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Nashua's former Hunt Memorial Library was constructed in 1903 and designed by architect Ralph Adams Cram. Similar to many of Cram's public buildings, the library featured the Gothic Revival style and serves as an excellent version of his early work prior to his international acclaim for other buildings. Like many public libraries, Nashua constructed a modern building for its central library in 1970. The building served as the headquarters of the Nashua's public schools until 1991. Plans were developed in 2004 to renovate the old building and this work was completed in 2011.

  • The Hunt Memorial Library is one of Nashua's recognizable and important landmarks.
The building features a three-story tower with gothic windows and a crenelated parapet at the top, giving it a castle-like appearance. It was named after Mary A. Hunt who, along with her daughter, donated $50,000 for its construction. Mary's husband, John Hunt, was a successful businessman and work as a postmaster. Today, the building is owned by the City of Nashua and is available for public use. Lectures, theater performances, concerts, meetings, and other events take place here regularly. There is also rentable office space. The building is managed by a Board of Trustees chosen by the mayor.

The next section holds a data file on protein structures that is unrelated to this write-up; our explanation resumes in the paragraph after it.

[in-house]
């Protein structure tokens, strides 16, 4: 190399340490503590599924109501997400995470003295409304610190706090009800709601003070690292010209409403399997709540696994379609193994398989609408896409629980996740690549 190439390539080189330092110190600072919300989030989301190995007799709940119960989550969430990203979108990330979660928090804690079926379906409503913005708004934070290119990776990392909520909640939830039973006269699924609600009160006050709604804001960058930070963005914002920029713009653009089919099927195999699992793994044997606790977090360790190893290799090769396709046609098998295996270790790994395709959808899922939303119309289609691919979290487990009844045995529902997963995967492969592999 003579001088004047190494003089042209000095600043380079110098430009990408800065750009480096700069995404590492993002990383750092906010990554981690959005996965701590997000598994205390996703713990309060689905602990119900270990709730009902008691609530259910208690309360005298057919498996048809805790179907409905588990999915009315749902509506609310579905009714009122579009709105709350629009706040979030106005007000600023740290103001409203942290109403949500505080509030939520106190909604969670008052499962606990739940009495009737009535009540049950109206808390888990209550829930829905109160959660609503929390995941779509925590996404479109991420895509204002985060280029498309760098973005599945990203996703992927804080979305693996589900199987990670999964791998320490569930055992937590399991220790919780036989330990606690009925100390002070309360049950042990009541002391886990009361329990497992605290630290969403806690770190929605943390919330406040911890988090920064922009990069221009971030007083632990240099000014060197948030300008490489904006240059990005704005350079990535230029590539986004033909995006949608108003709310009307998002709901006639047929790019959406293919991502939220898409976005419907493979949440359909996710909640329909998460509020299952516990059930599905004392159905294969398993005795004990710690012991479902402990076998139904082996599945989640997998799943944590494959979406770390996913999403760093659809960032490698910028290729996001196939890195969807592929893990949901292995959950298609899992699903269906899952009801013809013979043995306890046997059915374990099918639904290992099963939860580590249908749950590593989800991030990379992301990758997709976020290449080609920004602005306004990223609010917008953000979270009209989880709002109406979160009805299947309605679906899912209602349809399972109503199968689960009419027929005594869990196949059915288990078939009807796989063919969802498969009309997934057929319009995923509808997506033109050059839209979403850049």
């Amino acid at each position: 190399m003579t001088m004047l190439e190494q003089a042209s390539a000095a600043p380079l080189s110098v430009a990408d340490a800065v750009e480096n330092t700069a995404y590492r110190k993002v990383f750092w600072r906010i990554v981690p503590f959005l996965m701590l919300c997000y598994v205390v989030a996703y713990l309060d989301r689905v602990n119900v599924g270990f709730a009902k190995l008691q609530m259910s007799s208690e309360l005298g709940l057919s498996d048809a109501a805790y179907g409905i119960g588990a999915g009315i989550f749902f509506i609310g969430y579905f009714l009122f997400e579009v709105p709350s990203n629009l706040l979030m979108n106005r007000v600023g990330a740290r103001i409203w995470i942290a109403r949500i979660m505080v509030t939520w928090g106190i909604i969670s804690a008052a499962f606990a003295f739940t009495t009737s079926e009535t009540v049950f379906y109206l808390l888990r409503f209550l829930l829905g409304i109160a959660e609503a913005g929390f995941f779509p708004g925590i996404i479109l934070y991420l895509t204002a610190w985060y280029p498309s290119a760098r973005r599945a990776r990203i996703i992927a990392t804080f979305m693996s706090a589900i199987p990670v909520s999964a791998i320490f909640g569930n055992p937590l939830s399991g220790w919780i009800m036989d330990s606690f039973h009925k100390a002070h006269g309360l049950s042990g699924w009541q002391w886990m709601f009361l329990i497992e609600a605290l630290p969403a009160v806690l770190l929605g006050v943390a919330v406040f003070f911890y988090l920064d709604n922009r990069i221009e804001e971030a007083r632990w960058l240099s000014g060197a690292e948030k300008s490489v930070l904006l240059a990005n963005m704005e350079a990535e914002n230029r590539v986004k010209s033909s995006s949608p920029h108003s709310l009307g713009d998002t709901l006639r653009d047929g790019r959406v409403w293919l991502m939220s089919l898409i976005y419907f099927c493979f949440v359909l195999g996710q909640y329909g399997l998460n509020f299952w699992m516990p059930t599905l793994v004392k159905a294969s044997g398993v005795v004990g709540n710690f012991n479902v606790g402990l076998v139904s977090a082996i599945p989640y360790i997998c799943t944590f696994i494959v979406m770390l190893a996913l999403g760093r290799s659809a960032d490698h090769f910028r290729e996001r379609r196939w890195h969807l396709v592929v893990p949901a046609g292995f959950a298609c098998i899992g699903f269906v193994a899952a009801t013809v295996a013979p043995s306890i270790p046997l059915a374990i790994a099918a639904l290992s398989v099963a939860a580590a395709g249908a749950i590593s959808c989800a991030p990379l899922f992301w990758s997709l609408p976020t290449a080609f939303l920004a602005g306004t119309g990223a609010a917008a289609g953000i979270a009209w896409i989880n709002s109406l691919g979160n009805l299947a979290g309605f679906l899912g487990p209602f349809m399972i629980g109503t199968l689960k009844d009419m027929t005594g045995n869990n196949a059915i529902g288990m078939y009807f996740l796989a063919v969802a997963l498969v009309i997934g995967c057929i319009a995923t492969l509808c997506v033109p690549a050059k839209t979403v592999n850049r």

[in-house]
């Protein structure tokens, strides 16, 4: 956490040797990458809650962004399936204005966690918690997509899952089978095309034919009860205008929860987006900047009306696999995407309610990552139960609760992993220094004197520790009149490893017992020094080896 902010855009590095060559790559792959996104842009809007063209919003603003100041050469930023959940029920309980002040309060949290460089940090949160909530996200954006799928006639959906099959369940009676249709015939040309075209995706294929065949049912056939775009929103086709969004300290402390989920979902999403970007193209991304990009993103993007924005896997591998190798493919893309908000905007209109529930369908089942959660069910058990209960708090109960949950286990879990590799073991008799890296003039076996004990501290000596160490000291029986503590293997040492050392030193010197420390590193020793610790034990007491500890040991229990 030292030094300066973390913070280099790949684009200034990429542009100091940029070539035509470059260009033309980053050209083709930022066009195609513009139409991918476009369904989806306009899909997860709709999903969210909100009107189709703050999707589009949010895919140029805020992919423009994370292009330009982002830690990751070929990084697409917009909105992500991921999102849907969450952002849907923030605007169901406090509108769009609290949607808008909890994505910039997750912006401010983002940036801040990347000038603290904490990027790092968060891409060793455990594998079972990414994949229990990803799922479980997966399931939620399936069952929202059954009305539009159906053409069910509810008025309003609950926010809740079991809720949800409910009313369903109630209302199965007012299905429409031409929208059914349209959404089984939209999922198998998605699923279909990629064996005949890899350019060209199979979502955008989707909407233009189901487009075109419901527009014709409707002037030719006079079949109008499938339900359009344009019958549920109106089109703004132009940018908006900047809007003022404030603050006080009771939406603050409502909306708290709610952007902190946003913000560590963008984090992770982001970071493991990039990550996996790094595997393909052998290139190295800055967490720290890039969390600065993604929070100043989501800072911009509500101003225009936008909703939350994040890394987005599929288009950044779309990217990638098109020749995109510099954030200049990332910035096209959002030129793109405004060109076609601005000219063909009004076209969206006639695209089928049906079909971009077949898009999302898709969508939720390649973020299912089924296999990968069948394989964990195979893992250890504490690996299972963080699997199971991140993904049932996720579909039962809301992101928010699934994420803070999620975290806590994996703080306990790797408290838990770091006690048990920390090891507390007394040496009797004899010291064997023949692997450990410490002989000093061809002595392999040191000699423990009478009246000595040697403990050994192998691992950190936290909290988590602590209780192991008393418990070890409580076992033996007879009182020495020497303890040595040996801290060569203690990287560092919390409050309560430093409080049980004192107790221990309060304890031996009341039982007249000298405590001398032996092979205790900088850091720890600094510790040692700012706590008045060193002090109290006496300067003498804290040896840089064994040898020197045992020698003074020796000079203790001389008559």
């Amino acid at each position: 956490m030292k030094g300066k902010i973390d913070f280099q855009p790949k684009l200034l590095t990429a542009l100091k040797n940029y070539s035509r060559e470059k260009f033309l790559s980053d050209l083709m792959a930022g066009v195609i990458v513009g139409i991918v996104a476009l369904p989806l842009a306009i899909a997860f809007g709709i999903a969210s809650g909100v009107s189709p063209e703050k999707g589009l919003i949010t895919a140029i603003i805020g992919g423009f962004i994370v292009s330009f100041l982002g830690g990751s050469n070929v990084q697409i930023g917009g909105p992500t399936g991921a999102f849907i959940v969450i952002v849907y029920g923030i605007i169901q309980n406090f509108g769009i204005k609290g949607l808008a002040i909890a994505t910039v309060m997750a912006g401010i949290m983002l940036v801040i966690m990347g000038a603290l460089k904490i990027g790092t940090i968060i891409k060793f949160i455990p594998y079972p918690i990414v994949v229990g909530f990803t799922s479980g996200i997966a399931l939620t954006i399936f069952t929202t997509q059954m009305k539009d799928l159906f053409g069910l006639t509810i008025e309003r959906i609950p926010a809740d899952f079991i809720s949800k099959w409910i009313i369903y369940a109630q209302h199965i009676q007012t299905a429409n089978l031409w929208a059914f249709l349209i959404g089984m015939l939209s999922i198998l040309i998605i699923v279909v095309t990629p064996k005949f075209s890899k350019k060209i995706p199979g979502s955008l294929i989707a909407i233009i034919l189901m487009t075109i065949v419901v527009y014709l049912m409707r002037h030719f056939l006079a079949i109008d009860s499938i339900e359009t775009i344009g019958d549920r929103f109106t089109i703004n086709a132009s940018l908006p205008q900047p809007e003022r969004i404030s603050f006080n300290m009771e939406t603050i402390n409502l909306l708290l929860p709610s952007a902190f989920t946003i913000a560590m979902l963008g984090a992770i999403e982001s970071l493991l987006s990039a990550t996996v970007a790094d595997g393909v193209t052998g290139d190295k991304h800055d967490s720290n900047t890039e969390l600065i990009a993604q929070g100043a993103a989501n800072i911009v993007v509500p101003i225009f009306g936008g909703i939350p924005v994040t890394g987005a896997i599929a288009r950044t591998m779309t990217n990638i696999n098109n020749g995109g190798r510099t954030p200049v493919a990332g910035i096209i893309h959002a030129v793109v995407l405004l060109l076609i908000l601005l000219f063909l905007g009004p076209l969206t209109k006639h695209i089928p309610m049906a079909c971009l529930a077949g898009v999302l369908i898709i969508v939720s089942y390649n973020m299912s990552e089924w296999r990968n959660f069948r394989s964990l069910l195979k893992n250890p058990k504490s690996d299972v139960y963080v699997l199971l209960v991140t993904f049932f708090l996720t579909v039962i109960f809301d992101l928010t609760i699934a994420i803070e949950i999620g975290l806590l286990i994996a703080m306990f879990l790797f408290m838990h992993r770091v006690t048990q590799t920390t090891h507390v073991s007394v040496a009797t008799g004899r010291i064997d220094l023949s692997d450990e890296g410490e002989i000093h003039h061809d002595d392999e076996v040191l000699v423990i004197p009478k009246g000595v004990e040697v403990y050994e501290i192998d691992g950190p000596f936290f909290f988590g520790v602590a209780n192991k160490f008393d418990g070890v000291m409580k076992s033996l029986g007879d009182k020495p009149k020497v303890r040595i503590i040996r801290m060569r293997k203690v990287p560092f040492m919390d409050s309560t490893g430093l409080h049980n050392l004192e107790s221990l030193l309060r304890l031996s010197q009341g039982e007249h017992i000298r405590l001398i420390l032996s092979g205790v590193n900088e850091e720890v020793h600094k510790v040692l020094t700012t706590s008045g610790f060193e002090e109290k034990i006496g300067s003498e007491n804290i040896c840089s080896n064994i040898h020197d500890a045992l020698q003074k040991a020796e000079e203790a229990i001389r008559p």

"An Historic Landmark." Nashua Library. Accessed July 8, 2018.

"History." The City of Nashua. Accessed July 8, 2018.

Stickle, Don. "Hunt Memorial Library." National Park Service - National Register of Historic Places Nomination Form. June 28, 1971.

Photo: Wikimedia Commons